Bear markets are not fun for most investors. Emotions are often running high and worry seems to be the only market emotion. Various emotional temptations seem to endlessly attack. There is disbelief when a bear market begins, fear as it takes hold, dread as each new data-point disappoints, hope that someone will do something to stop the pain, and fear or missing out when massive upwards moves seem to come out of nowhere. Above all, the desire to know “why” endlessly plagues investors.
It is helpful to remain disciplined in your investment process in order to avoid being overcome by fear or greed. However, not getting carried away by the emotions is admittedly one of the most difficult things to do. How can we maintain discipline when everything seems to be slipping through our fingers? It is very hard to do and it always feels like there is danger in every decision.
Calming the Noise
The facts and realities can be helpful in calming the disruptive noise of emotions. One of the key tenants that has been a dominant theme in 2022 is not fighting the Fed. Trying to outguess what the Federal Reserve and other central banks might do, and when they may change their stance, has been a losing proposition. Chairman Powell has been very stable in his relentless quest to restore price stability, which is code for raising rates despite what happens in the stock market. The Consumer Price Index (CPI) that was released on October 13th was higher than many hoped it would be and shows a stubbornly high inflation rate that central banks are likely to continue to continue to fight with rate hikes. The 12-month CPI change was 8.2%, which is lower than the last reading but not as low as markets would have liked.1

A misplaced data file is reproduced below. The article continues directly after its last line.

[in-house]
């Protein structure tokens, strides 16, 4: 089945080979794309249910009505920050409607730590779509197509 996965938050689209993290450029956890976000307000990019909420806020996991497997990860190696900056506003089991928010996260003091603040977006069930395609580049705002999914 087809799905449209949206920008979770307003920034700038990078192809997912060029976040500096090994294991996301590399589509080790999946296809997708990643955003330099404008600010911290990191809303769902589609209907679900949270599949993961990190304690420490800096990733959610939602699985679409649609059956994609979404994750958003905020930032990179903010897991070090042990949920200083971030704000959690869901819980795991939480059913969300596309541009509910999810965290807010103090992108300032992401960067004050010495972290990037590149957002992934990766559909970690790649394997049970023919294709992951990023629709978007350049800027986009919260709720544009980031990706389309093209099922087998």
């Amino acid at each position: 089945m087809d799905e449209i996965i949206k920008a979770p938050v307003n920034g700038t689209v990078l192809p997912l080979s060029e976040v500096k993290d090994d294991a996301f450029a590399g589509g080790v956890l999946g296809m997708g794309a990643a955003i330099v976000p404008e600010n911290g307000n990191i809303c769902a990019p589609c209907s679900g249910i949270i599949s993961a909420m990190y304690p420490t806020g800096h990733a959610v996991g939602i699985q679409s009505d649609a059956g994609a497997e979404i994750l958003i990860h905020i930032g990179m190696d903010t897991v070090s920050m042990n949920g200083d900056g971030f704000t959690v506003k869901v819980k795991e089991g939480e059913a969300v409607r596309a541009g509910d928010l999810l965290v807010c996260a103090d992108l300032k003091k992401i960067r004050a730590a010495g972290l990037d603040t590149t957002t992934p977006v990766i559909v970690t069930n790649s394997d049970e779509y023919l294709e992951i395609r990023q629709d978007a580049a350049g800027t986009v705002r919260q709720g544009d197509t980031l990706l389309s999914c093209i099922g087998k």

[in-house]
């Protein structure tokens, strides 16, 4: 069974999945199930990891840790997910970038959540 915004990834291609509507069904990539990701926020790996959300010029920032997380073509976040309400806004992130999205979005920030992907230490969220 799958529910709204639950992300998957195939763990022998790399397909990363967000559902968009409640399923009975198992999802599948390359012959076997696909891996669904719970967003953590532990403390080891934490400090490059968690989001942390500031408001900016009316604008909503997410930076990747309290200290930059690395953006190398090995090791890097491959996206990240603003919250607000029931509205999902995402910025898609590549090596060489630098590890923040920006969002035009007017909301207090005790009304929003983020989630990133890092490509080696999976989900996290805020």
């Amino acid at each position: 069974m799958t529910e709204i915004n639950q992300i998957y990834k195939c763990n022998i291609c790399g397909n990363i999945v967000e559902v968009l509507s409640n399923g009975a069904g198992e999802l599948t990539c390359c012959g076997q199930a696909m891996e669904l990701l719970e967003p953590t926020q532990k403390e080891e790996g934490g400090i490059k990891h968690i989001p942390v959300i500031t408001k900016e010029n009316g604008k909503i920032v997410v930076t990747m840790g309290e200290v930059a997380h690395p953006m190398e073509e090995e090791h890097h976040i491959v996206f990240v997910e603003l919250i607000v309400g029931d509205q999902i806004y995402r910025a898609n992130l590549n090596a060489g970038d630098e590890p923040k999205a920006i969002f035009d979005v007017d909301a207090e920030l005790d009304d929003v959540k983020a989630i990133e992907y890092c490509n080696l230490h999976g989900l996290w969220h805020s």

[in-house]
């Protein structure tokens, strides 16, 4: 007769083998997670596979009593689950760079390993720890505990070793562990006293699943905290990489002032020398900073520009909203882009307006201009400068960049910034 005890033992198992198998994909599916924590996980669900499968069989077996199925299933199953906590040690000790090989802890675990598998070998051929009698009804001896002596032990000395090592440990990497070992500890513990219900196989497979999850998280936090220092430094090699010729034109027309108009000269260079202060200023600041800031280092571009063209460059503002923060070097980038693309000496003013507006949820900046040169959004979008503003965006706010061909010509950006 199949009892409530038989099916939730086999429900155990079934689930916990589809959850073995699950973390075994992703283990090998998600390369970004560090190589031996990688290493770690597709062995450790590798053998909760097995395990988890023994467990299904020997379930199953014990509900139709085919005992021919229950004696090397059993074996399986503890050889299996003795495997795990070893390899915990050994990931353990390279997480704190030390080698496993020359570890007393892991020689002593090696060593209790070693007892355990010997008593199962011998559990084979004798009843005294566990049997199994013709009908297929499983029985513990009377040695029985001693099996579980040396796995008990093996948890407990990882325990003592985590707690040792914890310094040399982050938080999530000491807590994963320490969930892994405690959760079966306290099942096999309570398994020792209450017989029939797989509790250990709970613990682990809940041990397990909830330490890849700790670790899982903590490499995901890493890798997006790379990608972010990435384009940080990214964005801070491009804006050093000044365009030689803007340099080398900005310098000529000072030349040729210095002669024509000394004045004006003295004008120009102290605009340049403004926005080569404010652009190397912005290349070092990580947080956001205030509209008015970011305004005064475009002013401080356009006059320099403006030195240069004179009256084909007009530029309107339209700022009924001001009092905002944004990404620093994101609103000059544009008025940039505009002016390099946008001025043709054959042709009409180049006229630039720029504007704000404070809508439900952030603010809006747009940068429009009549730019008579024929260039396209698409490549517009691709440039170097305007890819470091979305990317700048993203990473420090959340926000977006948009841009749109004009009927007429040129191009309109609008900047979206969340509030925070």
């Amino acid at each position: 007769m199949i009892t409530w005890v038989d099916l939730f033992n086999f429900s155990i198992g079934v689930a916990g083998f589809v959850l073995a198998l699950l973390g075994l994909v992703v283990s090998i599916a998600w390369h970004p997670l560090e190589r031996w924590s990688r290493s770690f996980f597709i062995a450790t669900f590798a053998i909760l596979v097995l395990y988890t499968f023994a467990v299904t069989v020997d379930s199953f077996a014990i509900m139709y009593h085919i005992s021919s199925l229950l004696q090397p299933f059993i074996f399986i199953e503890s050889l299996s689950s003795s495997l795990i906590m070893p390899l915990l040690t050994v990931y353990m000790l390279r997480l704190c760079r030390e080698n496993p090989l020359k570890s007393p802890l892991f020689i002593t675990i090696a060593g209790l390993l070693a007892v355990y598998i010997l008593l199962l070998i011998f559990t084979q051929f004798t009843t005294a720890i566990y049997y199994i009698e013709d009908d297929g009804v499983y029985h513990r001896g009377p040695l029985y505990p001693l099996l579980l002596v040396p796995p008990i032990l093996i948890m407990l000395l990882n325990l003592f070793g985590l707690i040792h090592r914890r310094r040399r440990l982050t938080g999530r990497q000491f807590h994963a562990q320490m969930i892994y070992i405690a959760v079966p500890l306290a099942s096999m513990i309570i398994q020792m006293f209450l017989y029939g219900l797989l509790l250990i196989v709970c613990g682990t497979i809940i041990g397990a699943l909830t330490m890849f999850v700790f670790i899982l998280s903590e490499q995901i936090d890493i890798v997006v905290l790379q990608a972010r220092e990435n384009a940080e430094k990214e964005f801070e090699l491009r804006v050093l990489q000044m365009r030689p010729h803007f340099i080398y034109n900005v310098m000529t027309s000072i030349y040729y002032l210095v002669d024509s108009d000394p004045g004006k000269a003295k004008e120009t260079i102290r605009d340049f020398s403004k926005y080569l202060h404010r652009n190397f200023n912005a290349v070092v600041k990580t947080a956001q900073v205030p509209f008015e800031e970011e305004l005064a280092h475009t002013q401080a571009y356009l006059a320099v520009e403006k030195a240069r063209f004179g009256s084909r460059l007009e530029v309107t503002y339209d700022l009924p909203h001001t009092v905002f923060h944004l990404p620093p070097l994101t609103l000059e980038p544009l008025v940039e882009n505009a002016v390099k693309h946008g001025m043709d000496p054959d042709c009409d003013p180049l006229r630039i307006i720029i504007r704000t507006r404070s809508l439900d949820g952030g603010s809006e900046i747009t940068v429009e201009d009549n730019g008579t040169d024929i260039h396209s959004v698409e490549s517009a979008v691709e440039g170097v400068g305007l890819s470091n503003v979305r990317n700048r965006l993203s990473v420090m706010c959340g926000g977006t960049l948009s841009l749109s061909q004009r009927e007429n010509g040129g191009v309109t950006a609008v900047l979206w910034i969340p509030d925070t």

One of the baffling things that happened after the CPI report was that even though markets initially sold off on the economic news, US stock markets rallied impressively to close higher. I had more than one question about how that was even possible. The answer is that volatility in bear markets can be highly unpredictable on a moment-to-moment basis, and they can be extreme.
To prepare yourself for the possibility of huge whipsaw markets is essential. I looked at a table of bear market rallies going back over 100 years. (See table below) More than half of the rallies were over 10% bounces up and one lasted more than a year! It is important to understand because it can be extremely tempting to want to perfectly time the rallies to get those short-term returns, but the other side of them tends to be ugly.
Given the economic data and the fact that we are in a bear market, investors should be prepared for the emotional roller-coaster. And after several failed rallies in 2022 amidst stubbornly high inflation, low unemployment, and a rising interest rate environment, we need to see meaningful data. Amidst the global and economic risks, markets need a meaningful reason to become positive or a longer-term.
The ongoing war in Ukraine amidst a European energy crisis, and heightened geo-political risks make the current wall of worry need meaningful reasons to return to a more normal market. It’s important to remain disciplined in whichever strategy you are employing to meet long-term financial goals, and resist the massive urges that can suddenly befall you in turbulent markets.
Join us for our upcoming Live Market Update on November 14th at 9:00am MT. This quick 30-minute webinar will feature guest speakers from our research partner Ned Davis Research. It will focus on the current environment and what we could be looking at in the coming year. We encourage you to join us!
Investment Advisory Services offered through Trek Financial LLC., an (SEC) Registered Investment Advisor.
Information presented is for educational purposes only. It should not be considered specific investment advice, does not take into consideration your specific situation, and does not intend to make an offer or solicitation for the sale or purchase of any securities or investment strategies. Investments involve risk and are not guaranteed, and past performance is no guarantee of future results. For specific tax advice on any strategy, consult with a qualified tax professional before implementing any strategy discussed herein. Trek 430